This is how "Ergon" begins. The poem is about work. The words carry two meanings straight away. One is a general comment on that cliché of the workplace, "working from home". The poem is naturally concerned with the modern idea (presented as paradisal) of taking your work anywhere, of work infiltrating the homeplace, of jumping on planes between pressing Ctrl-S to save your document. Behind that, again, looms another phrase with rather different social connotations: the "home workers", that quintessentially modern addition to the army of the exploited, lured by delusive promises of £££ in adverts on lamp-posts and Gumtree.

The second meaning is more specific and autobiographical: the author looking at a plastic binder of the work she brought from home: student marking, maybe, or photocopies of funerary elegies. It's concise: we know we are talking about papers though papers are not mentioned. (Compare the passage in "Table Talk" where a sheep must have "plunged onto the strand from the pasture": we are aware of the unmentioned sea-cliff.)

Here's the whole of the first paragraph.

Work from home encased in plastic. Is it
born or learned gentleness, can
ungreased applications be worked in
no sweating   Work for
cardiac health, go past dinner for broke
go throat backed up with morals
not to do anything different but keep
go   And backed against the lists
scare easily. 

A kind of meditation begins, still on the two potentially conflicting topics of work in general and of Brady's unusual line of work in particular. For example, the nature-or-nurture question of the second line:
"learned gentleness" uneasily combines the instilled tractability of the workforce, and the "learnèd" exercise of a gentle profession.

The poem asks another question: "can ungreased applications be worked in no sweating". At one level the question is about the viability of the concept of  a kind of work that rises above money ("ungreased" - unbribed). Work that, even when you've stripped it of its self-delusions, doesn't merely instantiate the sweatshop.

The poem is open inasmuch as it already comprehends a wide spectrum of work: from literally unpaid poetry to rewarding, self-realising, professionalism to any type of work that is conceived or presented as not merely labour; work that aspires to be something that can be enjoyed or be good for the worker or with a quasi-moral value in itself.

Somewhat unexpectedly, though not for Brady fans, the poem refuses easy contrasts between academic noodling and factory floors. Instead it recognizes a community of work, though it may be a community of illusion. It is certainly, as the last sentence indicates, a community of shared insecurities and fears.

"Backed against the lists scare easily": Brady's poems stretch so widely for multi-valency, and withal so freely combine the personal with the general, that I half-suspect a glance at those academic "lists" (closed internet forums) that are the regular pabulum of innovative poets and renaissance scholars alike. But the principal image comes from jousting. The workers are not the knights but their horses (work-horses, obviously), backed against the lists (barriers) and, like any cornered animal, prone to panic.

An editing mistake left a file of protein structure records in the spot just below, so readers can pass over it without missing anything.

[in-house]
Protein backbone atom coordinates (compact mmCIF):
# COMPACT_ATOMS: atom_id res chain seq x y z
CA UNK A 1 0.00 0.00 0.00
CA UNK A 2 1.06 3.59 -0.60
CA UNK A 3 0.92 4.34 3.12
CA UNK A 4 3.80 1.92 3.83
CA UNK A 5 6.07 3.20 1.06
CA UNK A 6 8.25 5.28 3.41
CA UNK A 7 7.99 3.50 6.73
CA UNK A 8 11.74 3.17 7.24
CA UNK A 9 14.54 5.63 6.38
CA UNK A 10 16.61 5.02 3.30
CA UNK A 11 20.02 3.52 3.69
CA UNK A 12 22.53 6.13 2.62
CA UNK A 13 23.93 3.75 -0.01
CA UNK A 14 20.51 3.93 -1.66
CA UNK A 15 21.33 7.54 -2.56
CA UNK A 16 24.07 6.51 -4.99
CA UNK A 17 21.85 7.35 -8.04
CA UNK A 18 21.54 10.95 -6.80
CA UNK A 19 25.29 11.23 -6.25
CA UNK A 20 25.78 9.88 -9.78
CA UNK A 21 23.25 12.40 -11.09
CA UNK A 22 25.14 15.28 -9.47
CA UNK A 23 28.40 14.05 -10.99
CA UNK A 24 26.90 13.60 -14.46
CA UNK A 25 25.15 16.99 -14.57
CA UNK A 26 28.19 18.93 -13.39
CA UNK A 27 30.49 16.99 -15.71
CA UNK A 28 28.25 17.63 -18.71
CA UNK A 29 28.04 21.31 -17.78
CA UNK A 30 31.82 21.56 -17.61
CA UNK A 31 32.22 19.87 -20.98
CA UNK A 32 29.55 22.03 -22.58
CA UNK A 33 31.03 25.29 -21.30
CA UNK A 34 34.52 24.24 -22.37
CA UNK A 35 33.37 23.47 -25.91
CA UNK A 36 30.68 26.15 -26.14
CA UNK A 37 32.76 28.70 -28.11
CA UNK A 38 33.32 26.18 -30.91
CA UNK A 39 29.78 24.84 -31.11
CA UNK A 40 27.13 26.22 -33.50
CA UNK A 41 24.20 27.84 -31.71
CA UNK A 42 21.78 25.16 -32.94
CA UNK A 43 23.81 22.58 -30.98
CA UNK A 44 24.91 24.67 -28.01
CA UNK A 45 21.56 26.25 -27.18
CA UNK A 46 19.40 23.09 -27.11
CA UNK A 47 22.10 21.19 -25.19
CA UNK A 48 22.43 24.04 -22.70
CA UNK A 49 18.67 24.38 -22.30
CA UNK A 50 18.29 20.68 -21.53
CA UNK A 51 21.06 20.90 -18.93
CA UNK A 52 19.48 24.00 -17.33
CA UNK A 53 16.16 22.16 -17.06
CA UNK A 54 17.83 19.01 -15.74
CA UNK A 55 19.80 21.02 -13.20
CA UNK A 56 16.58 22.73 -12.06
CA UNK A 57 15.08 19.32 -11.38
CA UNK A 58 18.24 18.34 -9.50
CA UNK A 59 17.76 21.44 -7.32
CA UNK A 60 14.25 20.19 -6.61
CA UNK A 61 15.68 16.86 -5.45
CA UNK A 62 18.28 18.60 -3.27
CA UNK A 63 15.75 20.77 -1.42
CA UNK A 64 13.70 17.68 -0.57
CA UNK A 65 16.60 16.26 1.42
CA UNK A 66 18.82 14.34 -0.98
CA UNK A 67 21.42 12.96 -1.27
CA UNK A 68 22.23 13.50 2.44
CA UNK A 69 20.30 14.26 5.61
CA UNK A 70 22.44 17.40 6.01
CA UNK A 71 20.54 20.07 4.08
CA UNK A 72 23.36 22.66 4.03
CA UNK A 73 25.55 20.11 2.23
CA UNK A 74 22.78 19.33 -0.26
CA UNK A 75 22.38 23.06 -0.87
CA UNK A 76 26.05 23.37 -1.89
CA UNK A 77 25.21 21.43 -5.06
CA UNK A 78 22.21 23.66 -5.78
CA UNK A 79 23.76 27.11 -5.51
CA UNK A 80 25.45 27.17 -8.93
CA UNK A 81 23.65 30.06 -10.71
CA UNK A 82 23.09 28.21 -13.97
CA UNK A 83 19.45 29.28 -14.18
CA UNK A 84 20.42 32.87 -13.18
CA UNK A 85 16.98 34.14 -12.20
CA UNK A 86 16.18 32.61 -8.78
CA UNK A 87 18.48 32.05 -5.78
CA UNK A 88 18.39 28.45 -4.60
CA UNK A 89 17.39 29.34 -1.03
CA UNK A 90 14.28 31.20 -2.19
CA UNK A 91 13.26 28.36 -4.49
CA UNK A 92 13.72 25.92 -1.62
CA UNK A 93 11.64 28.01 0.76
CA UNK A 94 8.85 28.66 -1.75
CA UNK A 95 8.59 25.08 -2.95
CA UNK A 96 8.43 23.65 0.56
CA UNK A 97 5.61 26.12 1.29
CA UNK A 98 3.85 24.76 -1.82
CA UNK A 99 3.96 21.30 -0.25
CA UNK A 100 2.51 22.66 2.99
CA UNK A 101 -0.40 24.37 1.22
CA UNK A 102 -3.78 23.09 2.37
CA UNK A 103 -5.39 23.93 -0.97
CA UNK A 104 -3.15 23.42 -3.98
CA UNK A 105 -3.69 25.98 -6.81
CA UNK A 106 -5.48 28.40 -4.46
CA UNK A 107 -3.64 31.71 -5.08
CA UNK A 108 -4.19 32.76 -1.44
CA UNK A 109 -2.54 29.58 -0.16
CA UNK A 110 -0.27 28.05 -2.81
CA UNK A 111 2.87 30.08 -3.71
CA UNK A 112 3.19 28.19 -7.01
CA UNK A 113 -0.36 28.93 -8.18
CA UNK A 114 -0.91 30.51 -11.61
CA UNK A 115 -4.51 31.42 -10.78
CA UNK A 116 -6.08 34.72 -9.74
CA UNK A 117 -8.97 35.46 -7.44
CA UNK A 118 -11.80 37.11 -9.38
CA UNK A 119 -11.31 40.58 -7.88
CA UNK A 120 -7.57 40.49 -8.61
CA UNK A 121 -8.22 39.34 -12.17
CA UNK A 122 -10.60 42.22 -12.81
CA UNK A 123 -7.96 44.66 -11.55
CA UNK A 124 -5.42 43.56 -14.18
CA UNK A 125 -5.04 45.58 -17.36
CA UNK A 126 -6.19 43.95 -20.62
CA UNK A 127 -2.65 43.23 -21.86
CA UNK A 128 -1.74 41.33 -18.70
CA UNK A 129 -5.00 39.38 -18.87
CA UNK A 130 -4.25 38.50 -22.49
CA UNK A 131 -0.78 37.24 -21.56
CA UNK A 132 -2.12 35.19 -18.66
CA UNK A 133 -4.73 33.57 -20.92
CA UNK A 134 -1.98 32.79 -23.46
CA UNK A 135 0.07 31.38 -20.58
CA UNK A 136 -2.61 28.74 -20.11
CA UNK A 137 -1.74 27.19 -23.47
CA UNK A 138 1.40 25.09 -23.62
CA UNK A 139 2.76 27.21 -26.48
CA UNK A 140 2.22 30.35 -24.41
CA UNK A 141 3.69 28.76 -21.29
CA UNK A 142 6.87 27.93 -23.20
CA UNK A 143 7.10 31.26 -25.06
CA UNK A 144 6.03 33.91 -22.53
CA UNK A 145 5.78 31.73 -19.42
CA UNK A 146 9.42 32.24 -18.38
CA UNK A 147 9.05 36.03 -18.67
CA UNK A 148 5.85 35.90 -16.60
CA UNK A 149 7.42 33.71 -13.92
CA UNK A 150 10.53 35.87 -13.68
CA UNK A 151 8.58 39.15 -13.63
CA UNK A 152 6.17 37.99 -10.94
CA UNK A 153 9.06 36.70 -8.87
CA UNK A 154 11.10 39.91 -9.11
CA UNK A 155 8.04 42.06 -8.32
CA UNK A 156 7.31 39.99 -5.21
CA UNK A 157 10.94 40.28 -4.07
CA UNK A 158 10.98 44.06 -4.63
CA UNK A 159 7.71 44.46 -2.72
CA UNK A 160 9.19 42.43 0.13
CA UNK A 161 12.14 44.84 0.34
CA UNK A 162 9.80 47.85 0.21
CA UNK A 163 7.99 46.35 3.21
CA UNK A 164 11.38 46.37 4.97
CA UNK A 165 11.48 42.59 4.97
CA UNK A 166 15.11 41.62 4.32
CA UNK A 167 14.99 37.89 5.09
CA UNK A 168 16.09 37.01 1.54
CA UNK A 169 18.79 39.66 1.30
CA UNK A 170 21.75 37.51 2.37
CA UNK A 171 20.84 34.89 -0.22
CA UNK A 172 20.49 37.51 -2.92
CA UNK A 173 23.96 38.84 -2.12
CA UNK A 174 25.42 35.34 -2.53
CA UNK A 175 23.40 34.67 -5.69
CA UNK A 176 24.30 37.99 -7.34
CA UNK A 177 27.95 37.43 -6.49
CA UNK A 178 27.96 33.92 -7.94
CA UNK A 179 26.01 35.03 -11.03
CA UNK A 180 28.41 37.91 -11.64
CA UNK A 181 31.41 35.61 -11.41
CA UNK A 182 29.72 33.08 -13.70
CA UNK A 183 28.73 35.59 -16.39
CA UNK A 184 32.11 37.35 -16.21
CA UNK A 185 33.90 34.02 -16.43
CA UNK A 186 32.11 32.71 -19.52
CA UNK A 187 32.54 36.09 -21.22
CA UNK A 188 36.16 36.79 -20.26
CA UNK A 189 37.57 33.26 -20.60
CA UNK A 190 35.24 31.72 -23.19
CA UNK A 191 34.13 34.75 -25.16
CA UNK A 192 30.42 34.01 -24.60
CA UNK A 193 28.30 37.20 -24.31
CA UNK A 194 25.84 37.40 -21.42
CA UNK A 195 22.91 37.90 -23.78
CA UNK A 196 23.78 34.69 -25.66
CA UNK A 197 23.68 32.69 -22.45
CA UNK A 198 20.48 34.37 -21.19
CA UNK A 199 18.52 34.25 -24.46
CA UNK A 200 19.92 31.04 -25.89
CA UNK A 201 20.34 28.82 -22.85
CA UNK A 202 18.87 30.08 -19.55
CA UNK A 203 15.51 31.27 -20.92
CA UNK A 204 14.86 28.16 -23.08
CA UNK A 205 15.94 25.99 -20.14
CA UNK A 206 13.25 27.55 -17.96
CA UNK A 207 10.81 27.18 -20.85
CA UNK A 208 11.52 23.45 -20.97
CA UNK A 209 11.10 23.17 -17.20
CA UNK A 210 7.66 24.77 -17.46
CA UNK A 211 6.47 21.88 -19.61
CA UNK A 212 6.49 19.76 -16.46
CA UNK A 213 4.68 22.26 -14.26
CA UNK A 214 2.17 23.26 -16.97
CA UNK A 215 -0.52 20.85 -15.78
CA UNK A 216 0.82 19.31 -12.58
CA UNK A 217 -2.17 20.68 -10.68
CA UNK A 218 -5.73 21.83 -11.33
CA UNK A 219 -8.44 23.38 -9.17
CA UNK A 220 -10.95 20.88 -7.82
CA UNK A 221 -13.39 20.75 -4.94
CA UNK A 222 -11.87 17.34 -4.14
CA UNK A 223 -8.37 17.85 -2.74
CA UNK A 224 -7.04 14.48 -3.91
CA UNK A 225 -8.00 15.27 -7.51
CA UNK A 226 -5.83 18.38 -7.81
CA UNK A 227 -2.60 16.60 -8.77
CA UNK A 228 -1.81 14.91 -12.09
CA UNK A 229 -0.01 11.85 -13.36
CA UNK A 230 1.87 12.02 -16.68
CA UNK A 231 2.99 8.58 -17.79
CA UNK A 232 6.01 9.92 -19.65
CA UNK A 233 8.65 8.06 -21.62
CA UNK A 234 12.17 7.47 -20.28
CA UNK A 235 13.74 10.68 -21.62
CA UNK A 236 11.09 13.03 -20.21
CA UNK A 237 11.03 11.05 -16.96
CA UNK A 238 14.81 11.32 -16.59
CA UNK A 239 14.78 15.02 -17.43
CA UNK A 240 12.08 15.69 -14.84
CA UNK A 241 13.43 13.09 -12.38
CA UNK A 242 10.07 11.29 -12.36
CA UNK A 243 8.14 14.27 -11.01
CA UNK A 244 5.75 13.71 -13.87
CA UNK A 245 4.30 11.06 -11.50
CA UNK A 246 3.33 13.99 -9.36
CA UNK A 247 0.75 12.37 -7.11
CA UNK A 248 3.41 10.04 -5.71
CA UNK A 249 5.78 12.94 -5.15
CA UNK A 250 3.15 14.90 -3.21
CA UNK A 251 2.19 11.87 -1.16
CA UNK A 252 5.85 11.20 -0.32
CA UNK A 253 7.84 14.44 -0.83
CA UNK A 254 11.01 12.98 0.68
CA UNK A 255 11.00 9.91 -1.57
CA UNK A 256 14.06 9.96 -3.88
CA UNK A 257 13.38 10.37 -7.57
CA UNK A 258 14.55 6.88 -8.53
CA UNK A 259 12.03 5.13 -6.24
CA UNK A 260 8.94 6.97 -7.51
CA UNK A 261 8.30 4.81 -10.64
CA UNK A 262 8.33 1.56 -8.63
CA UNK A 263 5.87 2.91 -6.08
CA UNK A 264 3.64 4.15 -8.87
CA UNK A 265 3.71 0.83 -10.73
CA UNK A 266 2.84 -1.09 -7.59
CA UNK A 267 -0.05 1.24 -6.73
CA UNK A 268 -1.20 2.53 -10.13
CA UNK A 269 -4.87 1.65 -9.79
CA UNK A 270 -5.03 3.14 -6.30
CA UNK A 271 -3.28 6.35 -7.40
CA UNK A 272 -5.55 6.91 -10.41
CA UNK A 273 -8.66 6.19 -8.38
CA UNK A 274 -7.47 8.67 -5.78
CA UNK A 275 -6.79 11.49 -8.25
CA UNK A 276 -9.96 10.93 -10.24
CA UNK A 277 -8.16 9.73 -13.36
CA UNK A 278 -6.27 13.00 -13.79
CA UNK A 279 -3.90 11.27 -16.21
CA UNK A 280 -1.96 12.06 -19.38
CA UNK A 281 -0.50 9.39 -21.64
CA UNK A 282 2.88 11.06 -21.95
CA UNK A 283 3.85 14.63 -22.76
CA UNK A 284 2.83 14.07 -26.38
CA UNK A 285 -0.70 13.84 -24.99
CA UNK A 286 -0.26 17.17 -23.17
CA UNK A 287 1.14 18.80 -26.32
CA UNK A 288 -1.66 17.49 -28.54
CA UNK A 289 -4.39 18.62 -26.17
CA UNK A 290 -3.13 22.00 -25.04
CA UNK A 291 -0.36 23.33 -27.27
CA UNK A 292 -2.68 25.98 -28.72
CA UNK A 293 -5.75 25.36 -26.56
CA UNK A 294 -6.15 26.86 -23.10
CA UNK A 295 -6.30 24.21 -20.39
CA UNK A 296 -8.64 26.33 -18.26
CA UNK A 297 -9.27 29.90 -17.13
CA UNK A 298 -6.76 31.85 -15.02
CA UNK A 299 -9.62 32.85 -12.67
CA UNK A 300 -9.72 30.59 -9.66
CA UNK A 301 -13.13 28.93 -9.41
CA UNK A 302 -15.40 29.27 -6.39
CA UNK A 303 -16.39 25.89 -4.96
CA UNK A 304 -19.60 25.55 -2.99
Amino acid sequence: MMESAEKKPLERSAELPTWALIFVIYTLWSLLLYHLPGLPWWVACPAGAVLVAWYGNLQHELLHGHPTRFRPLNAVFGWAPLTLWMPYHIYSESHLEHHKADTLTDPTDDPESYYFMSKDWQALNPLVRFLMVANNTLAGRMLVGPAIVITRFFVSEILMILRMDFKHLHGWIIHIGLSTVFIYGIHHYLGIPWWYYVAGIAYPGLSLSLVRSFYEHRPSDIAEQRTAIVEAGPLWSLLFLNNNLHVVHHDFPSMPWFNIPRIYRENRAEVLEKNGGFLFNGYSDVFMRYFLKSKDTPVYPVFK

("Ergon" and "Table Talk" are in Cut from the Rushes)



London covered in, debilitated by, joying in snow: seven inches or more, Siberian airs, North Sea waters. You're oblivious, stuck inside with a running cold and laughing all through your dinner: it's surprise which evokes you, you delight at the simple plosives that come from a resting face, eyes thrown upward to indicate 'wait for it'. Or you cough, I say 'exCUSE me' in highest camp, and you give your bawdy laugh: this is conversation. But also nothing surprises you, so will you recognize the innumerable frosted branches, the field used like a scratch-card, as your park? 

 from Mutability: Scripts for Infancy - "You" is Brady's daughter Ayla, eight months old in Feb 2009 when this was written.

"innumerable" gently ushers in Tennyson's "Come Down, O Maid":

the children call, and I
Thy shepherd pipe, and sweet is every sound,
Sweeter thy voice, but every sound is sweet;
Myriads of rivulets hurrying thro' the lawn,
The moan of doves in immemorial elms,
And murmuring of innumerable bees.

In this final post of Mutability the poet celebrates the quiescent and fertile before turning to head back up to the "dusky doors" of greed, exploitation, complicity and violence. (Brady's more usual topics)

The child learns to be surprised. There must be a playing-field of the unsurprising before surprise can occur. In learning what to be surprised by, one becomes who one is: "surprise evokes you". Or, we are most vividly ourselves when sprung alert by surprise.

"This is conversation".  While fondly pretending to self-mock the inanities of baby-time and to contrast them with the fiercely intellectual colloquies of the day-job, yet it's also a recognition that much that we call conversation, once you strip off the apparent topic under discussion. consists of just such childish rocking and play and fidgets.



The simple happiness of the writing of Mutability is, if a compulsion, yet grasped with a full will and consciousness. It is not over-thought; the thought is intrinsic to it; but of course it is meditated.

But what if the note -- record of zeal overflowing -- sponges off your initiate life? ... the troubled line between domesticity and action, home and writing.... The chronic absenteeism of a political critique must have its letter. ... But not to dwell in you, on it, would be an act of penance, of asceticism. ... Is love ever progressive, if all happiness is just a fragment of the entire happiness people are denied? ... I miss a humane account of the household, of friendship, paracosms that prevent our utter ruination. 

(sentences from Mutability, pp. 11-13)

The absent critique is moving forward in those very questions. And the nursery is a foundry of society.